1978’s Gemini was my favorite. Cedar Point’s dual track coaster was well past its prime by the new millennium. The wooden base had turned a weathered gray as if the ride was slowly rotting into dust. An entryway coated in ‘70s era orange and yellows wasn’t attention grabbing.
Few rode Gemini some twenty years after its debut. The gimmick – a race between side-by-side trains – rarely worked without a line-up of people. Take a ride, get off, jump back on; you could repeat the cycle with Gemini all day if you wanted. This led to plenty of roller coasting without the lines of marquee rides.
Smartphones have probably made lines tolerable in the intervening years. I wouldn’t know. Gemini was my last coaster ride. The sign at most entrances, “Any person with back, neck or heart problems…” now refers to me. I suffered a spinal injury at work in late 2002. No more roller coasters, no more theme parks, not many leisure activities at all. Riding Gemini today would feel like being in a two minute car accident where the whiplash doesn’t stop. This assumes I could walk far enough into the park to reach the ride. That’s doubtful.
I made things work. I’m here now, following the path of an online tech and games writer. I adore tech, even if progress can be terrifying. The Wii’s motion controls were first to elicit a scare, requiring physicality beyond what was usually comfortable. Microsoft’s Kinect was too frequently unplayable for me. I’ve watched the creation of more active VR like the Virtuix Omni, allowing people to run in place as they play first-person games. Seeing videos of that almost becomes like an out-of-body projection. You envision yourself trying (and failing) to keep pace with the runner playing a military simulation. There is a fear tech will outpace what I can do.
My onus for purchasing a Gear VR was gaming. Samsung’s Oculus-powered headset is entry level, enough to learn my limits. If VR and I are incompatible, I’m out a proportionally tiny entrance fee compared to an HTC Vive or Oculus Rift.
Immediately came games. Smash Hit marries VR to real world and digital arcades in a satisfying way. EVE: Gunjack fancies up the turret shooter, toying with precedents set by Galaga and Space Invaders. At this simple junction of technology, I’m not behind. These are playable for me.
I became curious and explored. I watched Godzilla flicks on Hulu’s simulated big screen, refreshing since a real theater can be uncomfortable. North Korea hosted a parade and Jaunt VR let me in. I traveled to the peak of the Alps, that one too unbelievable as my brain internally laughed at the thought. It was scenic though.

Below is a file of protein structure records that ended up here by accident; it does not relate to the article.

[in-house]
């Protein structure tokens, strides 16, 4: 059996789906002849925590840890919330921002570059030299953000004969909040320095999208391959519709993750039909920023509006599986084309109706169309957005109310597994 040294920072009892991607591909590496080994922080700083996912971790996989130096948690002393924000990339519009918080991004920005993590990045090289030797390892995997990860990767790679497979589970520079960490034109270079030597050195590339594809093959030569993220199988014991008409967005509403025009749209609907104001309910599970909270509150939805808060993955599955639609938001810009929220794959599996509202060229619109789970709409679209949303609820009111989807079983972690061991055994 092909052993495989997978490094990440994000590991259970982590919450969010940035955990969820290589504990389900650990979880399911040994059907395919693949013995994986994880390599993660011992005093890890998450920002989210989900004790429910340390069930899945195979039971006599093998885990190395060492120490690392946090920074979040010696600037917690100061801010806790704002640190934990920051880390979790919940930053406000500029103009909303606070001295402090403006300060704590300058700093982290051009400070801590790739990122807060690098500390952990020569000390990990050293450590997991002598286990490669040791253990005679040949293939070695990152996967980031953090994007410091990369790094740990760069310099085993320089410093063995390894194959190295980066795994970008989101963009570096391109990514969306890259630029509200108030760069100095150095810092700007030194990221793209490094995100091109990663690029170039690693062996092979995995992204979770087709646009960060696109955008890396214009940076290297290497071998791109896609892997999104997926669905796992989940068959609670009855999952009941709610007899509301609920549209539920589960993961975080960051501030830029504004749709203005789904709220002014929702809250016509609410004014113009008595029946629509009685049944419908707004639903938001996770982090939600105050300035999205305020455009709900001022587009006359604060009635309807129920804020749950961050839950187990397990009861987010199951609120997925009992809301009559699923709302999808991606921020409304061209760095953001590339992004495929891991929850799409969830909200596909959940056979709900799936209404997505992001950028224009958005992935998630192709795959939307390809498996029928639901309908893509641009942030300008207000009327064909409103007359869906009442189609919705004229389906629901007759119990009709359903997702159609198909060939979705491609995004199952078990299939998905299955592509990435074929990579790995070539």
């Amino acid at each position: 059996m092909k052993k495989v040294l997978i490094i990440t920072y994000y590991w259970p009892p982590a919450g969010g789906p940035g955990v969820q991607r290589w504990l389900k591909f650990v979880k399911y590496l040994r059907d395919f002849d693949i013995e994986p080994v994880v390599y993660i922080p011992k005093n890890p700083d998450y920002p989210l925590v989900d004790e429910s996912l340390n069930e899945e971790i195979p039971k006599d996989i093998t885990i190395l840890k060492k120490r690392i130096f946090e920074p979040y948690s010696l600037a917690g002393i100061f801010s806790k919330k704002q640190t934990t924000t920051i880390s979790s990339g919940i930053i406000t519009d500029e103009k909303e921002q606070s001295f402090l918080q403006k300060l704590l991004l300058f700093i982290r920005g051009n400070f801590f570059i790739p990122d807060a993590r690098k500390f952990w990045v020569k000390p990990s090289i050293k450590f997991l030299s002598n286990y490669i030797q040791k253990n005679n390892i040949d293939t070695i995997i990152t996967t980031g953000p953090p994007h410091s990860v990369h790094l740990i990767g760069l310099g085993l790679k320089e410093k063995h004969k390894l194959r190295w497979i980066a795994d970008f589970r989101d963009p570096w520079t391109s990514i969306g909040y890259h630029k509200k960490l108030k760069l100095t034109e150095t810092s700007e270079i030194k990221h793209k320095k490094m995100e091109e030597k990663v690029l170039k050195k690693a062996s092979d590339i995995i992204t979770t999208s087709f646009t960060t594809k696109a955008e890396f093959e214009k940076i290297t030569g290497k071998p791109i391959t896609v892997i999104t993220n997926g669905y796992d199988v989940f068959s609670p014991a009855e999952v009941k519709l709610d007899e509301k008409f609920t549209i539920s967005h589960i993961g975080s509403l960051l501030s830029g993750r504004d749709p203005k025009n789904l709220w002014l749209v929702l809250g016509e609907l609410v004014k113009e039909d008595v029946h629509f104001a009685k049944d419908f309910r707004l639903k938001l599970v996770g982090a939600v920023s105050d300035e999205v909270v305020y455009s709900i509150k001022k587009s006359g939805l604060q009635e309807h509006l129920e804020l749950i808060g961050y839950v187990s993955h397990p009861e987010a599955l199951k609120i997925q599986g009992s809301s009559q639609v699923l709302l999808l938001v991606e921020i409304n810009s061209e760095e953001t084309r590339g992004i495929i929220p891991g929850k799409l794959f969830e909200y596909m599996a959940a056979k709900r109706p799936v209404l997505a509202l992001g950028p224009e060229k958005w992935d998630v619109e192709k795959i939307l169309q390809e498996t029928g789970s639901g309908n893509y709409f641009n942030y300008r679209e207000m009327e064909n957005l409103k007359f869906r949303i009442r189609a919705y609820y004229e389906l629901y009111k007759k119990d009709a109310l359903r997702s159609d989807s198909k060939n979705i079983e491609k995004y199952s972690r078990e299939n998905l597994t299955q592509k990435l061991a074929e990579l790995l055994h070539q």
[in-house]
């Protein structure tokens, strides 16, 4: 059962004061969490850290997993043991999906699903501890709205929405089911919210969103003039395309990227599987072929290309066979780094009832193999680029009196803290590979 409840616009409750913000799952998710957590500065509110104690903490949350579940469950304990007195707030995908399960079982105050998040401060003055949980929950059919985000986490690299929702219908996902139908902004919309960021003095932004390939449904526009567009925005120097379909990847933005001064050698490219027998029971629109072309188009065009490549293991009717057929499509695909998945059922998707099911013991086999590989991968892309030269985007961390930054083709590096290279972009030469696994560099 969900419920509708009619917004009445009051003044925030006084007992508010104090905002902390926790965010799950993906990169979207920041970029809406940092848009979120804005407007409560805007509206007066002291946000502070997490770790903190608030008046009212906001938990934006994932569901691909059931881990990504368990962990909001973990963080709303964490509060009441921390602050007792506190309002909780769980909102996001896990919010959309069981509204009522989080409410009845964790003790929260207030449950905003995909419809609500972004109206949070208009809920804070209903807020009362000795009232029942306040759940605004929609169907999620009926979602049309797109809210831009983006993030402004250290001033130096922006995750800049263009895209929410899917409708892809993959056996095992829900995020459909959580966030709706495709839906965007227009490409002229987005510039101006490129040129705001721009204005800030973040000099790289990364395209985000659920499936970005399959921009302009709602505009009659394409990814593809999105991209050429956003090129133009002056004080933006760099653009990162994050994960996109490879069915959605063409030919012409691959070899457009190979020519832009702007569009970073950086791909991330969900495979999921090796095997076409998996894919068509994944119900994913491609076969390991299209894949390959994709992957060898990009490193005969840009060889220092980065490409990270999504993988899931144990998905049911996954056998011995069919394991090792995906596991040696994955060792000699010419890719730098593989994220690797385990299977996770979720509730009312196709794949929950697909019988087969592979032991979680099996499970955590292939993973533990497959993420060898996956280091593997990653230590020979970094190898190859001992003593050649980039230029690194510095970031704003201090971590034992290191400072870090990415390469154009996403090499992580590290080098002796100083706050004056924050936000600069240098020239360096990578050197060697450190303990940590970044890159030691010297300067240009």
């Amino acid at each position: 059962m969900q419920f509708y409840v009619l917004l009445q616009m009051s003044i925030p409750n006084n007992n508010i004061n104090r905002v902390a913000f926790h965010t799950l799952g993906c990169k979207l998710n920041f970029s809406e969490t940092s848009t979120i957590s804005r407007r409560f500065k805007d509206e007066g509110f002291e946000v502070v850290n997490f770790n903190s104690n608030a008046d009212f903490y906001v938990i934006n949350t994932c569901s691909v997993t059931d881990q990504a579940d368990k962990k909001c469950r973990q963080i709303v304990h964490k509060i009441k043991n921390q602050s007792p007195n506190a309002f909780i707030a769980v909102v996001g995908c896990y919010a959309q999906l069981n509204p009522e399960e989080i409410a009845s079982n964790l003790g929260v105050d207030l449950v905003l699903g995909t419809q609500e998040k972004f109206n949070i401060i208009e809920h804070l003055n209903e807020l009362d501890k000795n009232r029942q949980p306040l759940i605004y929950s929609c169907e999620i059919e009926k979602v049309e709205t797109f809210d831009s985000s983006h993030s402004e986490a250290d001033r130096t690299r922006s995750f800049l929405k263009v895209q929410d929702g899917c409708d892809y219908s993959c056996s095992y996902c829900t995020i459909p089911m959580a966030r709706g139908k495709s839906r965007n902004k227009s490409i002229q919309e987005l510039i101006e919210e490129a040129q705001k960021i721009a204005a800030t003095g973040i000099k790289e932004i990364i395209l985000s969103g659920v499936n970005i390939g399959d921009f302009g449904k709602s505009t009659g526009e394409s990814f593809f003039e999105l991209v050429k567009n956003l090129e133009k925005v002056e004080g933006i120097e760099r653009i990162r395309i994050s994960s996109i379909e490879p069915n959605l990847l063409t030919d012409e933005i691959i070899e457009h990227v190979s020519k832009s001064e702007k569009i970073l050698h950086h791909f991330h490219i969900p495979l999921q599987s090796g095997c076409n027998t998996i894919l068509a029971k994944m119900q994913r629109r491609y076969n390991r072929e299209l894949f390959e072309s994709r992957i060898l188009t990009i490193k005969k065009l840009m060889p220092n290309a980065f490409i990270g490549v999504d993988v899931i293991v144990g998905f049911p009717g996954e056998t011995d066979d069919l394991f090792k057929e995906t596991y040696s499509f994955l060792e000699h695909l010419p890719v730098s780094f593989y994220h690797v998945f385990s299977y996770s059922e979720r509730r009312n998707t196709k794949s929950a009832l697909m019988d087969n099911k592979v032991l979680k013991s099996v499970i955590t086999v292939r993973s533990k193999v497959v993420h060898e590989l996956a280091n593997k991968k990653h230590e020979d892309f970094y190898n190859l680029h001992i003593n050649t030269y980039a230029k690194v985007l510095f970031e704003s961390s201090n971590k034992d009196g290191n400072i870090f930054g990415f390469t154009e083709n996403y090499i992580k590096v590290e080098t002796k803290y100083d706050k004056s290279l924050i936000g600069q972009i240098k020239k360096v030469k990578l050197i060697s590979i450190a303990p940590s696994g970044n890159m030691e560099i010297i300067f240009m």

Inside Samsung’s VR video portal was a promo video for Six Flags’ Magic Mountain. You can simulate a first-person ride on Tastu, a twisty, 170 foot addition to the park which opened in 2006.
It’s easy to question or write off Tatsu’s commercial – and that’s what the video is, a commercial, streamed into the headset, heavily compressed. Trees in the background bleed together because of digital artifacts. Looking behind gives the surreal notion of not being there. Also missing was wind in my face and the sensation of having no control. It’s imperfect.
And yet my stomach knotted up. I haven’t felt that in nearly 15 years. To what limited range of motion I often have, I instinctively let the pretend physics take over, bobbing side-to-side. That fear and intensity of taking a loop was there. VR, even in its low-end form, gave that back to me.
I hesitate to use words like “immersive” or “experience,” personal disdain for those adjectives aside. “Joy” is a better word. The joy of having some freedom back. The joy of being in an amusement park. And, the joy of doing all of that comfortably without worrying about the after effects or whether I’m holding others back.
Sometime in the mid to late ’90s, situated at the front of their high-end arcade, Cedar Point offered Doom in a VR headset. That used to be VR’s attraction, a high-tech anomaly meant for pricey theme parks. Now I can be home, almost in the park, and on their rides; technological progress has reversed the situation and to my benefit.
In 2016, Six Flags offers VR headsets to use while on their coasters. It’s odd. Six Flag is merging the traditional ride with tech, as if the thrill of plummeting hundreds of feet and being flipped upside down no longer justifies itself. Patrons need more stimuli. Or, possibly, we cannot fathom drifting our gaze from our phones for two minutes while riding. Six Flags has designed a social commentary without realizing it.
Elsewhere, Duke University has begun using VR as a therapeutic tool for sufferers of PTSD. They have the ability to help those with phobias, too. I’m mortified by spiders. This VR revolution has not only subsided some fears over tech’s progress and my own limitations, but may create some arachnid bonding time too. That’s a future worth supporting and now it’s exciting for me rather than intimidating.
Someone put me on a spider-infested roller coaster in VR, please. I’m ready.